I expect this to be the first in series of posts on the nightmare world of Canadian healthcare.
Americans – the general public, politicians and media elites alike – generally seem to believe that the Canadian socialized medical system is some sort of mythical Santa Claus where the care is good, the prices are low, and no one is left out. Having experienced the system first hand during the protracted illness of two dear loved ones, and seen and heard first hand accounts from friends, family, and even caregivers in the system – I’m here to tell you that if you believe this nonsense, you are WRONG.
It’s interesting working in a University environment. All of the bright young things here seem to earnestly believe that the United States needs such a system, despite having little or generally no experience with it whatsoever. Trying to explain the inadequacies of Canadian healthcare to the “true believers” is an abject waste of time and energy. First hand accounts of the horrors of the Canadian system are met with scoffing and overt hostility. It would seem that the intelligentsia are far more interested in having their fantasies confirmed than in first hand accounts of what the system is really like. Sadly, this seems to be an all too common reaction among people in general – they like to believe what they like to believe, and damn the consequences or anyone that tells them differently.
I just finished watching my father-in-law – who was more like a father to me than my biological father – just go through 4 weeks of agonizing hell at the hands of the bloodless bureaucratic pedants of the Canadian healthcare system. While the doctors didn’t make him sick, they did let him down at every possible turn. Their actions led him to a place where he shouldn’t have been in the first place due to their sheer neglect and fecklessness.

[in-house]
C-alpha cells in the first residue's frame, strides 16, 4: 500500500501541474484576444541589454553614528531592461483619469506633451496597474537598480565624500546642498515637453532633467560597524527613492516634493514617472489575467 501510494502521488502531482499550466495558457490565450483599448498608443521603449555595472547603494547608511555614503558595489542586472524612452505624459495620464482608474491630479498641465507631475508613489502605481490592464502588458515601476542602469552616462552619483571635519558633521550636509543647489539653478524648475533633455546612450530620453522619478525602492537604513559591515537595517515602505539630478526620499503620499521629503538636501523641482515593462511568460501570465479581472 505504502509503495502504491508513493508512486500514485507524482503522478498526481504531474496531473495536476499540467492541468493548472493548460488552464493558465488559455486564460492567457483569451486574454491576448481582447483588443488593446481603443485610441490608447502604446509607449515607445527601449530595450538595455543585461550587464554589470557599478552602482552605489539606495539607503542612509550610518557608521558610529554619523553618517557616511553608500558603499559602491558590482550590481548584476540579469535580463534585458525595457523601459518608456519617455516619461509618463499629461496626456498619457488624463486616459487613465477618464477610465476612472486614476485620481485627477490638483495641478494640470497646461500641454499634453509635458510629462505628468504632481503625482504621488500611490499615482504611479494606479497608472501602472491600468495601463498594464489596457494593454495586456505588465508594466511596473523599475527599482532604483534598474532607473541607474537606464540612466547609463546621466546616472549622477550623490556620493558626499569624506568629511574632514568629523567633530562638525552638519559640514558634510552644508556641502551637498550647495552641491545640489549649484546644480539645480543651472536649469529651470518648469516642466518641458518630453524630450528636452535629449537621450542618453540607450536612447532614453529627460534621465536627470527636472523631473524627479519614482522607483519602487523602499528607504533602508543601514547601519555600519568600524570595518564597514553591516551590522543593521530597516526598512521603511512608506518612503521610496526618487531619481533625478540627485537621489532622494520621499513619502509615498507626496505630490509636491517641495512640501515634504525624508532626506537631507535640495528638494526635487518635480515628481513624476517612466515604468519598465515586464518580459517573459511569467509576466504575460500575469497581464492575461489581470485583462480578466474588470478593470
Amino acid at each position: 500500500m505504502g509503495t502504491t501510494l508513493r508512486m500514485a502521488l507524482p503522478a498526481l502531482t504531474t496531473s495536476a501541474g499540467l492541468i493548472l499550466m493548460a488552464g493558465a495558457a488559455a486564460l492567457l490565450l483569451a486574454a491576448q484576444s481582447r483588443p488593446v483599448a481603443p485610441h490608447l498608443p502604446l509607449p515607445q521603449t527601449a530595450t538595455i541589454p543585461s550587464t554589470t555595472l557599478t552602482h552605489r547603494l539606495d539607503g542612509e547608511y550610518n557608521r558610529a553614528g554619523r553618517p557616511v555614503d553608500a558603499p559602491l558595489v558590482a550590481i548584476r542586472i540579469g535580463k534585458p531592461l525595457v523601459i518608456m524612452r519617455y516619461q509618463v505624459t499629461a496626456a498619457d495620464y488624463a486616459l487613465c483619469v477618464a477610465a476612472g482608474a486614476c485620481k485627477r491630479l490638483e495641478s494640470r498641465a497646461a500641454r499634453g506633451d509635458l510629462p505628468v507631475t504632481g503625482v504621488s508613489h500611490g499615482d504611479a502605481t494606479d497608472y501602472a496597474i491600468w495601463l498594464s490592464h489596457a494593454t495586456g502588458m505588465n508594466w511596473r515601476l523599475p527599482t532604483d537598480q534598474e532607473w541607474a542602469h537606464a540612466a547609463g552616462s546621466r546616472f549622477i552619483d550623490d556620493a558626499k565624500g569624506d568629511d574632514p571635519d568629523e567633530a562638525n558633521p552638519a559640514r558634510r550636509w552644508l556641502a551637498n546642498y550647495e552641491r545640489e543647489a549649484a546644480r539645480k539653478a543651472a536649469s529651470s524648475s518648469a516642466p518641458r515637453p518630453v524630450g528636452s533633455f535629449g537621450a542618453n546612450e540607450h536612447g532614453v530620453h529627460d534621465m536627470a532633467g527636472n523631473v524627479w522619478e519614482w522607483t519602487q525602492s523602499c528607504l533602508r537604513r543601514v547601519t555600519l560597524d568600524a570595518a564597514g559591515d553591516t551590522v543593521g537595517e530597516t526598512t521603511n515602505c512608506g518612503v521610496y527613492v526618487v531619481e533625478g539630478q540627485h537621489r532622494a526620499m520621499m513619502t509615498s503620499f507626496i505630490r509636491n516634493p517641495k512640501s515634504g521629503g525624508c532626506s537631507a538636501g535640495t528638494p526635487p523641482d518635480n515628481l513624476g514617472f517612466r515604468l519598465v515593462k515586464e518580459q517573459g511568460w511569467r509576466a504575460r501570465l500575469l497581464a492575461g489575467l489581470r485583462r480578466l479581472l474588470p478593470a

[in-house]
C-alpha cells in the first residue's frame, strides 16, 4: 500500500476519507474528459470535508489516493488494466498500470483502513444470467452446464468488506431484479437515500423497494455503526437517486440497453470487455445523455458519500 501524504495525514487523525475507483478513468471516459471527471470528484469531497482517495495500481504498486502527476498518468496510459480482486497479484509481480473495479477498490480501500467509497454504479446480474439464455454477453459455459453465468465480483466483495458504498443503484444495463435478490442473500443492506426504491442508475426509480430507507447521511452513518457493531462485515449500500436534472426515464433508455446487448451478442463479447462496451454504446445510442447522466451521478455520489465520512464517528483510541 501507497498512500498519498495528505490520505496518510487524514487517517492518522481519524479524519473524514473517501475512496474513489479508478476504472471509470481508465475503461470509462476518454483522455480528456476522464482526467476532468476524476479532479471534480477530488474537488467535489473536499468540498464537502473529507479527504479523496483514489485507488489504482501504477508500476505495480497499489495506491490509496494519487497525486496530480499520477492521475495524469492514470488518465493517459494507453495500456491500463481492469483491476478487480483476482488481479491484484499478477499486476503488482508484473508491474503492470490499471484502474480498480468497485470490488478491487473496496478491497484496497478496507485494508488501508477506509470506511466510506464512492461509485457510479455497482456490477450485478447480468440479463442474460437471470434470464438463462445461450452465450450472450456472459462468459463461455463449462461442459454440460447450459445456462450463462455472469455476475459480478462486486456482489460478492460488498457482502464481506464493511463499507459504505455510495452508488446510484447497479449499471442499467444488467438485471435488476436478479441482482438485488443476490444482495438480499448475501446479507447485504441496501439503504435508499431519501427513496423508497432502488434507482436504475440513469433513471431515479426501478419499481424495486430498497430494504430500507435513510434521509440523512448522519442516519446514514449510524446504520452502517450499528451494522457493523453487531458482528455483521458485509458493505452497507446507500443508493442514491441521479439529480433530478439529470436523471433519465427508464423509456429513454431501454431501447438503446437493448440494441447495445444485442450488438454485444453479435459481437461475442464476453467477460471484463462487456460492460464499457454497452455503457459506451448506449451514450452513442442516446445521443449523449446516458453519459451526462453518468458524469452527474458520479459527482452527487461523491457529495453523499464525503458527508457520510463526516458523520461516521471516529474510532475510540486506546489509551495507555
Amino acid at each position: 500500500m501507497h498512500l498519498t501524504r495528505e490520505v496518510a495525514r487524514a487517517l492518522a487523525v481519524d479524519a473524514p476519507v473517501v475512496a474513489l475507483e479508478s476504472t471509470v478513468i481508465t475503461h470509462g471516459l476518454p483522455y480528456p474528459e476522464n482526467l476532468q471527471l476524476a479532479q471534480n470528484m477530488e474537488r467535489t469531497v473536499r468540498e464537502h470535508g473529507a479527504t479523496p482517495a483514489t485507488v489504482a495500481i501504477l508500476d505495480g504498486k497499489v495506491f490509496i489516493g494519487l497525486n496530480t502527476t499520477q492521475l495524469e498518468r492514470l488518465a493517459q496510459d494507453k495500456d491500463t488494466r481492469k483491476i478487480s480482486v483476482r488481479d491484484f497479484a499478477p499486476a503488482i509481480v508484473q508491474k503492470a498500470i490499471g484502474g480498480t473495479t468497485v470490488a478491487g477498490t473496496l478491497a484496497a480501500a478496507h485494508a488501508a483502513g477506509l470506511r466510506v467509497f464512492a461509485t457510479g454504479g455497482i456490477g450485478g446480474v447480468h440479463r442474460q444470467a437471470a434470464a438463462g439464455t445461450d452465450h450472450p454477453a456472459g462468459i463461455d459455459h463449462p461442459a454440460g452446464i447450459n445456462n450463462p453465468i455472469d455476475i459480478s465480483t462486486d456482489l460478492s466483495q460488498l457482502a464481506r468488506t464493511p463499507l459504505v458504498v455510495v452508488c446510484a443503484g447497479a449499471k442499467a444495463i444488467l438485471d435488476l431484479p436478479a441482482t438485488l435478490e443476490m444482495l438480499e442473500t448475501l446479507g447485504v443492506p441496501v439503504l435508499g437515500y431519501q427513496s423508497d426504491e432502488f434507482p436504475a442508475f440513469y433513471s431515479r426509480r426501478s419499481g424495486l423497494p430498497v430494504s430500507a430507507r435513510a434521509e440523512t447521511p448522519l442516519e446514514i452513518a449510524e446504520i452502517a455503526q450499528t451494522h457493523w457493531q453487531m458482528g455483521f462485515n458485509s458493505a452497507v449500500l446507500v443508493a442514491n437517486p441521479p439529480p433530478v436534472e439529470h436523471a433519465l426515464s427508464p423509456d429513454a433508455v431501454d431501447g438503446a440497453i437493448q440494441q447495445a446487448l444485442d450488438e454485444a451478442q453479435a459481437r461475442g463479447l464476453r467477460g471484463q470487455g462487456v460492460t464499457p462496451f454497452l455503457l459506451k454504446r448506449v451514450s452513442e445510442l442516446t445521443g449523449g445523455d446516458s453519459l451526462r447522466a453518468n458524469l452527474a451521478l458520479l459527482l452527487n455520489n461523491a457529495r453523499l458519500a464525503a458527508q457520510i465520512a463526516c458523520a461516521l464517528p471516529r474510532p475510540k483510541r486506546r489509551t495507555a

Dad was a veteran, a great father and husband, an outstanding friend to many and a community servant, a skilled commercial pilot, and a man that would give the shirt off of this back to pretty much anybody who asked. He was a beloved and wonderful human being, and he deserved so much better than he received from an ungrateful, greedy and impersonal system of bureaucratic paper shufflers and malcontents.
Just to add insult to injury, they let him down in his final weeks of life on earth. When he presented himself at Kingston General Hospital (KGH) with severe acsites and swelling in his lower body (groin, legs, feet) they took a blood test that showed conclusively that he was in the initial stages of catastrophic acute liver failure (we have the lab report). Instead of admitting him, the doctors told him they’d “seen worse” and to go home and “put your feet up”. A 2 week battle ensued to get him admitted for treatment, all the while as his symptoms worsened, and he became weaker and weaker. It was only through the intervention of a nurse friend with connections in the system that we were finally able to get him admitted to Picton Hospital, where the doctors there dragged their feet on treatment.
In the end, his primary care physician (GP’s are Gods in the socialized medical system) laid out a careful plan for my father-in-law’s care after the family ganged-up on him. The only problem was that not only DID HE NOT EXECUTE the care plan he laid out, but he then left on holiday for a month without telling a soul and refused to answer phone calls from other physicians. My father-in-law’s GP – Dr. Steve Blanchard – throughout, refused to answer reasonable questions, lobbed sarcasm at the family and the patient, and then completely abdicated his responsibilities. We struggled to find out who was even covering for him.
Among the things Dr. Blanchard promised but did not deliver:
- Referral to a liver specialist in Belleville
- Arranging for adequate nursing care should he be discharged
- A reassessment of treatment options should the albumin infusions fail
- Arrangements for temporary care accommodations with the McFarland Home respite care facility
In addition to the above, Dr. Blanchard failed in his basic obligations to his patient and his family as follows: